Monitoring

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Federal and state prosecutors and regulatory officials – including the Department of Justice, the SEC, among others – frequently pursue cases in which the resolution includes future oversight over the company or organization by an independent monitor or compliance monitor.  Government officials view such oversight as an important element in providing the public with assurances that the organizational behavior that gave rise to the investigation or prosecution has ended, and that the institutional factors that gave rise to the behavior have been modified to reduce the risks of its recurrence.

We have oversight and monitoring experience second to none.  In addition to Mr. Bromwich’s five years serving as the Inspector General of the Department of Justice, our oversight experience includes current assignments monitoring two of the largest and best-known companies in the world, one in the tech sector and one in the retail sector.  In addition, Mr. Bromwich has served as counsel to entities subject to monitorships, providing guidance on how to establish relationships with the monitor most conducive to an effective and conflict-free relationship.


 

Examples of Experience in the Field

  • The Bromwich Group currently serves as the antitrust External Compliance Monitor of Apple Inc. in United States v. Apple, Inc., et al., and The State of Texas, et al. v. Penguin Group (USA) Inc., et al. In this matter, Mr. Bromwich was selected by the United States District Court for the Southern District of New York. The Court requires the submission of semi-annual reports that include an assessment of Apple’s internal antitrust compliance policies, procedures, and training and recommendations for improvement:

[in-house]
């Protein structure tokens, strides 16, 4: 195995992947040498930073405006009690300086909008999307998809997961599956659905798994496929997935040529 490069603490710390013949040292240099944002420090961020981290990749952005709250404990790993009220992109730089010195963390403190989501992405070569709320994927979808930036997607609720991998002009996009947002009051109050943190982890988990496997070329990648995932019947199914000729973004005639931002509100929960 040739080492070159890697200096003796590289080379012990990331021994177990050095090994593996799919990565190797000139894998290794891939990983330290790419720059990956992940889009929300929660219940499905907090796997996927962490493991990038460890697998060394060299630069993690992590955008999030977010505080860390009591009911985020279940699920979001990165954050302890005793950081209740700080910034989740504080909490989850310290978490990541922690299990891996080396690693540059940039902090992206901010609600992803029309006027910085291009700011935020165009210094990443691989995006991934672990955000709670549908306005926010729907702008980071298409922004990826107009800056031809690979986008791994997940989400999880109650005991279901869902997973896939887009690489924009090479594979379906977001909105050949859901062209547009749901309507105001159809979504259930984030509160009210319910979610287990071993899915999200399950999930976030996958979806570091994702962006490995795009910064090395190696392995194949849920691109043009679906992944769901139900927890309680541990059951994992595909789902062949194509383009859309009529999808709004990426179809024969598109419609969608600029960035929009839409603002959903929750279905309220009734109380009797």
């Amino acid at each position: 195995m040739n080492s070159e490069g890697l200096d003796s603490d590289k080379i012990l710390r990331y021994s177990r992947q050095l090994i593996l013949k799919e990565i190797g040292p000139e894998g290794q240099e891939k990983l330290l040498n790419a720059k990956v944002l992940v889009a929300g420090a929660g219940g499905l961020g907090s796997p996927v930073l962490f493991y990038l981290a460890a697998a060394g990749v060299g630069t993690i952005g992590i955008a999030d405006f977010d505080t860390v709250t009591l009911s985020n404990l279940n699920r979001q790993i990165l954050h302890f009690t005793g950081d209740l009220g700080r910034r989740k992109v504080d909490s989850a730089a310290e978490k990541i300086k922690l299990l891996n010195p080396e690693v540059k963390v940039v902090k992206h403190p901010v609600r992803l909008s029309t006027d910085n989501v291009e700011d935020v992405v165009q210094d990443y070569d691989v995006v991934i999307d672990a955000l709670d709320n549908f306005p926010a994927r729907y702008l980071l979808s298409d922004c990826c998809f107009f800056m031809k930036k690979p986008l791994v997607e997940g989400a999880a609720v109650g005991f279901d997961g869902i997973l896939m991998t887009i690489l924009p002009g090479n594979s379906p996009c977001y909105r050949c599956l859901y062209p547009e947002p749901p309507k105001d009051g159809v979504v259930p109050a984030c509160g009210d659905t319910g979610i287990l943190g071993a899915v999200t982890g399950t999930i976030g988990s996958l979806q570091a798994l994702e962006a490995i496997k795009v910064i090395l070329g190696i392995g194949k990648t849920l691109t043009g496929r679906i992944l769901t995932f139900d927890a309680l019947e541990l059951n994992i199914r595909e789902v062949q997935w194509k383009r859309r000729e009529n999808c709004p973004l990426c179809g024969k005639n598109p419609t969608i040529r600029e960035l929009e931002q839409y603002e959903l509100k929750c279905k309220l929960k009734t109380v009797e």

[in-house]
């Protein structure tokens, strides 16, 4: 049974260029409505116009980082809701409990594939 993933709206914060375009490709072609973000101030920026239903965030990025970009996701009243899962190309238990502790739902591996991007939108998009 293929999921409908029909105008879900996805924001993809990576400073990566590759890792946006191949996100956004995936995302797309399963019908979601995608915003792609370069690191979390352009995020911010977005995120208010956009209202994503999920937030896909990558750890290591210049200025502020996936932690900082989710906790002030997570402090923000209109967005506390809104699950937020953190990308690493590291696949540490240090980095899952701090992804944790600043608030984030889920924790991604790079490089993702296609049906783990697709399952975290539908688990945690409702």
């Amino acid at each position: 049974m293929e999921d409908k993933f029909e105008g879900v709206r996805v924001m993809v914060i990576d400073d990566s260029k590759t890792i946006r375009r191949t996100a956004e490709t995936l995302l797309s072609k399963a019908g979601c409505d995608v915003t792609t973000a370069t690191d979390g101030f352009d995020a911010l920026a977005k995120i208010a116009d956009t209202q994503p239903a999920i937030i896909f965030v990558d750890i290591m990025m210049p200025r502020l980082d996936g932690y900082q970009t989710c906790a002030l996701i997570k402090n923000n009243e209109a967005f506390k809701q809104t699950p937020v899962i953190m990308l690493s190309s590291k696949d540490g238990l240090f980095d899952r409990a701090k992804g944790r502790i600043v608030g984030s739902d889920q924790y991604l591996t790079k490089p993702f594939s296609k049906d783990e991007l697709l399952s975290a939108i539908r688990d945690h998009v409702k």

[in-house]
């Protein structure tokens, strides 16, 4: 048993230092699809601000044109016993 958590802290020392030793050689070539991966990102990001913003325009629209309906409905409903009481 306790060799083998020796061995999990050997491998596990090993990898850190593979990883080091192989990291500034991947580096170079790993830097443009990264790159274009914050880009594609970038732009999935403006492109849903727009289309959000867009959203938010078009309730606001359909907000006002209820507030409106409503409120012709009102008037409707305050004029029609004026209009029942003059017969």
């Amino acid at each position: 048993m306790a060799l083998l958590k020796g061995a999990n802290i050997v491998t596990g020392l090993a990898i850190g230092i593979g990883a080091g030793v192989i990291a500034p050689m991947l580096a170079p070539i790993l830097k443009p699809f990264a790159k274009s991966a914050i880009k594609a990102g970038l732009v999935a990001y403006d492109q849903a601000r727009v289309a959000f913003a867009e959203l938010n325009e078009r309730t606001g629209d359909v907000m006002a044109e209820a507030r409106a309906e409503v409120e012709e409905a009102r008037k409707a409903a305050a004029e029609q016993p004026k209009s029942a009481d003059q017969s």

– October 2014 report: http://www.justice.gov/atr/cases/f309300/309330.pdf
– April 2014 report: http://www.justice.gov/atr/cases/f309300/309326.pdf

  • The Bromwich Group currently serves as an independent monitor to one of the largest retailers in the world. In this matter, Mr. Bromwich was selected by the company being monitored.
  • From 2005-2007, Mr. Bromwich served as the Independent Investigator for the Houston Police Department Crime Lab. When he was selected by an outside Stakeholders Committee appointed by the Mayor, which included representatives of Latino and African-American civil rights organizations, Houston was in crisis as a result of highly-publicized problems with the work of its Crime Lab. The reports produced by that investigation, including recommendations for reform, are available at: www.hpdlabinvestigation.org. In 2014, the newly created Houston Forensic Science Center, a local government corporation created based on Mr. Bromwich’s team recommendations to provide independent forensic services to the Houston Police Department, other law enforcement organizations and others engaged in the justice system, asked Mr. Bromwich to conduct a lookback to evaluate what reforms had been undertaken, their rate of success, and what remained to be done. That review is available here.
  • From 2006-2010, Mr. Bromwich represented the Delaware Department of Correction in connection with an investigation conducted by the Civil Rights Division of DOJ into whether the Department of Correction was providing constitutionally adequate levels of care to its male and female inmates. The matter was settled within a few months of the commencement of the investigation.
  • From 2002-2008, Mr. Bromwich served as the Independent Monitor for the District of Columbia Metropolitan Police Department (MPD), pursuant to an agreement among DOJ, the District of Columbia, and MPD. The monitorship grew out of a pattern and practice investigation conducted by the Civil Rights Division of the Department of Justice. The quarterly reports prepared and submitted during the monitorship are available at: www.policemonitor.org.